Wright, P. J. (2013). U.S. males and pornography, 1973–2010: Consumption, predictors, correlates. Journal Of Sex Research, 50(1), 60-71. doi:10.1080/00224499.2011.628132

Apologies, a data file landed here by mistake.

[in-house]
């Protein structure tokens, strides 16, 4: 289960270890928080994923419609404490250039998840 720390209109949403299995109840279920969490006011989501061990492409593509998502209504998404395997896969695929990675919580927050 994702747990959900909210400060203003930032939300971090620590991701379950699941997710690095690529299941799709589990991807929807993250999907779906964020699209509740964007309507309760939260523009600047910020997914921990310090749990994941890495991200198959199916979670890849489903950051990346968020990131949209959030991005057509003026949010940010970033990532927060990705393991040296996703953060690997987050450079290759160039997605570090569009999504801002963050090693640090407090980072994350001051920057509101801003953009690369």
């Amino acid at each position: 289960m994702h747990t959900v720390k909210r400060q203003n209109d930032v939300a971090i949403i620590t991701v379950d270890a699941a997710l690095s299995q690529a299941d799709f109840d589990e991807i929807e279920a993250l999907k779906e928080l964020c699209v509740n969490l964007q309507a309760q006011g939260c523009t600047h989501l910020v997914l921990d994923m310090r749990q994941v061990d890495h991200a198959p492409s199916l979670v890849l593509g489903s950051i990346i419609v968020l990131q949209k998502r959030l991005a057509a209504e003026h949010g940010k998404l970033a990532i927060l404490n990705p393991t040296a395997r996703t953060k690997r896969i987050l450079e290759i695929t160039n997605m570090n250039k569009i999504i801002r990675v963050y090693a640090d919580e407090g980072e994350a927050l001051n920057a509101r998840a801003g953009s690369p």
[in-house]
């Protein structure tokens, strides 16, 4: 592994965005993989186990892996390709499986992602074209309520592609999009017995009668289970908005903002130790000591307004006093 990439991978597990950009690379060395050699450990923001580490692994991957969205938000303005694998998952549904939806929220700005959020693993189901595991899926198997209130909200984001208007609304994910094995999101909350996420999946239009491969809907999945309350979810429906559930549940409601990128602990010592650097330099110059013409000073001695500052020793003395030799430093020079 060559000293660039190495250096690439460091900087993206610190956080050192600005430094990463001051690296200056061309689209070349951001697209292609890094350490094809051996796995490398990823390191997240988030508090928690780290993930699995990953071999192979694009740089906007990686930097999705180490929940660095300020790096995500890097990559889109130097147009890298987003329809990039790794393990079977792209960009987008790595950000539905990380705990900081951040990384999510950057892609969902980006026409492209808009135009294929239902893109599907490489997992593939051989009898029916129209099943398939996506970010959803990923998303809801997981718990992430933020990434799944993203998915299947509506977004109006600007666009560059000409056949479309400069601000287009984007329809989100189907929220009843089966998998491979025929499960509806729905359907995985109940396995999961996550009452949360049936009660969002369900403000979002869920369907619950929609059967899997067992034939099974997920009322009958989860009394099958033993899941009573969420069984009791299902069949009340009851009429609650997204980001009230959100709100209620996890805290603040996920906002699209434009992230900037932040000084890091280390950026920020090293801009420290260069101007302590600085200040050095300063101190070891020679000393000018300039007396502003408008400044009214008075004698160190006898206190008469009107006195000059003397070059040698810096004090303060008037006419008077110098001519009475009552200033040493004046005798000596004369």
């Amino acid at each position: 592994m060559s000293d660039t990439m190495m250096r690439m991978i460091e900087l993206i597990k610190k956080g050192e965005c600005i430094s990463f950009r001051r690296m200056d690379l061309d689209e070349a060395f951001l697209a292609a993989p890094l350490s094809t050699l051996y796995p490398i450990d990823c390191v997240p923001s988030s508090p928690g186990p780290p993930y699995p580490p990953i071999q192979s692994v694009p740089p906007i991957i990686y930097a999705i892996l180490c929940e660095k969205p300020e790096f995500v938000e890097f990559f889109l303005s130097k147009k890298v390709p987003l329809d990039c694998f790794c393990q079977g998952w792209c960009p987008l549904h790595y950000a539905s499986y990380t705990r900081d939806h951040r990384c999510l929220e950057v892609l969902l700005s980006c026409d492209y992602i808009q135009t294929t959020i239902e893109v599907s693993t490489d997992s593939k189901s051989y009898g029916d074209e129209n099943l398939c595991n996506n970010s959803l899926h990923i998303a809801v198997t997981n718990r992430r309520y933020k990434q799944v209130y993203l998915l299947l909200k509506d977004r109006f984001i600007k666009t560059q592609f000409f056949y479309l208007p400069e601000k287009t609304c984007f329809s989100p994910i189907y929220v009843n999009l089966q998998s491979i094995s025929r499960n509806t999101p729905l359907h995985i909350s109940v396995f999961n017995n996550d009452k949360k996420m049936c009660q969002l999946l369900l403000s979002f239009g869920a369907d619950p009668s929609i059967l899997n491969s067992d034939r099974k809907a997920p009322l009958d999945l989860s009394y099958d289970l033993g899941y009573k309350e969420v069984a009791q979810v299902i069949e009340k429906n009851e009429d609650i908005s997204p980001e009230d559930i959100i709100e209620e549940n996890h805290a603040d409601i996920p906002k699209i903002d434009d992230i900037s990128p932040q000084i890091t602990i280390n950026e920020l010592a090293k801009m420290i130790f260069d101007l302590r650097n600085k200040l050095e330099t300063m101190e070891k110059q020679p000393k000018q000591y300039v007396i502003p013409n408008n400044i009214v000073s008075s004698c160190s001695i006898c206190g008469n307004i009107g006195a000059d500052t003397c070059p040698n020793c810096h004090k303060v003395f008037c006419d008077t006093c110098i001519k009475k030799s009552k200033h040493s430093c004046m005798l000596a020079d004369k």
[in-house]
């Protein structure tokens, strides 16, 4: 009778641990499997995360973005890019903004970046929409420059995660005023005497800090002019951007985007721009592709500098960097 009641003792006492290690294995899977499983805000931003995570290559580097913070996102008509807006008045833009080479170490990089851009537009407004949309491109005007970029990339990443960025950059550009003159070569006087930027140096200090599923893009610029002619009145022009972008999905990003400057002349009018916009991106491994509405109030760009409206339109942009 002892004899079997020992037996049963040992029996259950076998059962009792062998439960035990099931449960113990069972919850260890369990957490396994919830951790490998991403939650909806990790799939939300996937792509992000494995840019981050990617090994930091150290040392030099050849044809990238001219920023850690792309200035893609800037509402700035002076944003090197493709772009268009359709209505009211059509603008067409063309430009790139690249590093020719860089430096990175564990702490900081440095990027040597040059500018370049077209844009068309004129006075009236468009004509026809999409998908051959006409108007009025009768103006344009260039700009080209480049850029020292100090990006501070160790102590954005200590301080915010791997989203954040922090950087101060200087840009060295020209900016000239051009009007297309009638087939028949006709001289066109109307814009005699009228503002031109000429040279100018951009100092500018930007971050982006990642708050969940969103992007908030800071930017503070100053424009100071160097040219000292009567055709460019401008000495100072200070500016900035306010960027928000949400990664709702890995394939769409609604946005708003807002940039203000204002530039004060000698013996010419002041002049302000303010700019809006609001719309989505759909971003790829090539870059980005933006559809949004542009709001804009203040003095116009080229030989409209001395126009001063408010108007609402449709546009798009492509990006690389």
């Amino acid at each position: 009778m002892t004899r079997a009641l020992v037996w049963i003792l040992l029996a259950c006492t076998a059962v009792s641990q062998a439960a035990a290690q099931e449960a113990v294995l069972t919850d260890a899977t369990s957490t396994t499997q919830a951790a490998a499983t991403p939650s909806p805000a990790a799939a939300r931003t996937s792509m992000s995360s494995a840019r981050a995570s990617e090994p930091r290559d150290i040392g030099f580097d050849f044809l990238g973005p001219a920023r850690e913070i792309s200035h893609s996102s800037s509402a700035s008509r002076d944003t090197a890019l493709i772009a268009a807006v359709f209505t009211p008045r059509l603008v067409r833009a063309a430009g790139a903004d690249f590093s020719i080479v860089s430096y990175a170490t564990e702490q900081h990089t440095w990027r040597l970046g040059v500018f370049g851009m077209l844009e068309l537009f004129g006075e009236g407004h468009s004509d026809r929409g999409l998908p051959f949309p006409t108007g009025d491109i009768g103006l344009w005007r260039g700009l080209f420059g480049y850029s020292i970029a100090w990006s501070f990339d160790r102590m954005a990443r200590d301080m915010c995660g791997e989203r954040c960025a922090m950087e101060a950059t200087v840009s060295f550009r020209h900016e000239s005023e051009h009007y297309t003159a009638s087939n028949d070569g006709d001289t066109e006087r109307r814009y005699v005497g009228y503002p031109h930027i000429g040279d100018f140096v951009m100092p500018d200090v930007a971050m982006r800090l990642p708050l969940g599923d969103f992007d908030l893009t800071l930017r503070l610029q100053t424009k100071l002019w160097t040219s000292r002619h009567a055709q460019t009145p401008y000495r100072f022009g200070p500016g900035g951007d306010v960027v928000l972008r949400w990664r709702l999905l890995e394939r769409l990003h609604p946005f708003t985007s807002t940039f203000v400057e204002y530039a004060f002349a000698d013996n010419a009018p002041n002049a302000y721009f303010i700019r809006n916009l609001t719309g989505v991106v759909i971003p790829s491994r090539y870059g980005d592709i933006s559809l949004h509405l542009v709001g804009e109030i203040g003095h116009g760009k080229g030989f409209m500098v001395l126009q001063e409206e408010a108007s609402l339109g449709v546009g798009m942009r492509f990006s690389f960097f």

Although both storied and extensive, social scientific research on the effects of pornography consumption on males has primarily focused on testing the feminist contention that pornography contributes to sexual aggression against females. Other parties have expressed concern about males’ use of pornography, however. “Moralists” (Linz & Malamuth, 1993) have argued that pornography promotes a permissive approach to sexual relations. Public health researchers have hypothesized that pornography encourages epidemiologically risky sexual behavior. This study used cross-sectional General Social Survey data gathered between 1973 and 2010 to assess these claims for empirical support. In line with moralists’ contentions, pornography consumption was associated with having more positive attitudes toward teenage sex, adult premarital sex, and extramarital sex. Pornography consumption was also positively related to actually engaging in extramarital sex. In line with public health researchers’ concerns, pornography consumption was associated with having more sexual partners and engaging in paid sex behavior. Additional longitudinal and experimental research is needed to determine the directionality of these associations and to rule out possible third-variable confounds, such as erotophilia or hypersexuality. Regarding consumption, the percentage of adult U.S. males who consume pornography appears to have increased only slightly over time. (PsycINFO Database Record (c) 2013 APA, all rights reserved)